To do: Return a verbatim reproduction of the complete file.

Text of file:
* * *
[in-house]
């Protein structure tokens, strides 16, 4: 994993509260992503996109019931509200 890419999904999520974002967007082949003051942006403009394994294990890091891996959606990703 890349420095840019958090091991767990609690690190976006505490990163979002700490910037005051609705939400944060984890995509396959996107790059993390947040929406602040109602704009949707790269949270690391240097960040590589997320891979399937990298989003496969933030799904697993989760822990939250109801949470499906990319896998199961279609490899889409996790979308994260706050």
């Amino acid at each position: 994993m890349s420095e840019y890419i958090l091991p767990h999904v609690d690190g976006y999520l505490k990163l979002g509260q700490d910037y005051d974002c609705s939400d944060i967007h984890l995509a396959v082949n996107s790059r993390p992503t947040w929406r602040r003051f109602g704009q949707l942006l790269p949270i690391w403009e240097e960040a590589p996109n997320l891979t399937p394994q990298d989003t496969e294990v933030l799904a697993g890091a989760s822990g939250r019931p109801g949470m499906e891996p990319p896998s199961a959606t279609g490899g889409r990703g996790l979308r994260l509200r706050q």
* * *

[in-house]
């Protein structure tokens, strides 16, 4: 994993509260992503996109019931509200 890419999904999520974002967007082949003051942006403009394994294990890091891996959606990703 890349420095840019958090091991767990609690690190976006505490990163979002700490910037005051609705939400944060984890995509396959996107790059993390947040929406602040109602704009949707790269949270690391240097960040590589997320891979399937990298989003496969933030799904697993989760822990939250109801949470499906990319896998199961279609490899889409996790979308994260706050």
């Amino acid at each position: 994993m890349s420095e840019y890419i958090l091991p767990h999904v609690d690190g976006y999520l505490k990163l979002g509260q700490d910037y005051d974002c609705s939400d944060i967007h984890l995509a396959v082949n996107s790059r993390p992503t947040w929406r602040r003051f109602g704009q949707l942006l790269p949270i690391w403009e240097e960040a590589p996109n997320l891979t399937p394994q990298d989003t496969e294990v933030l799904a697993g890091a989760s822990g939250r019931p109801g949470m499906e891996p990319p896998s199961a959606t279609g490899g889409r990703g996790l979308r994260l509200r706050q």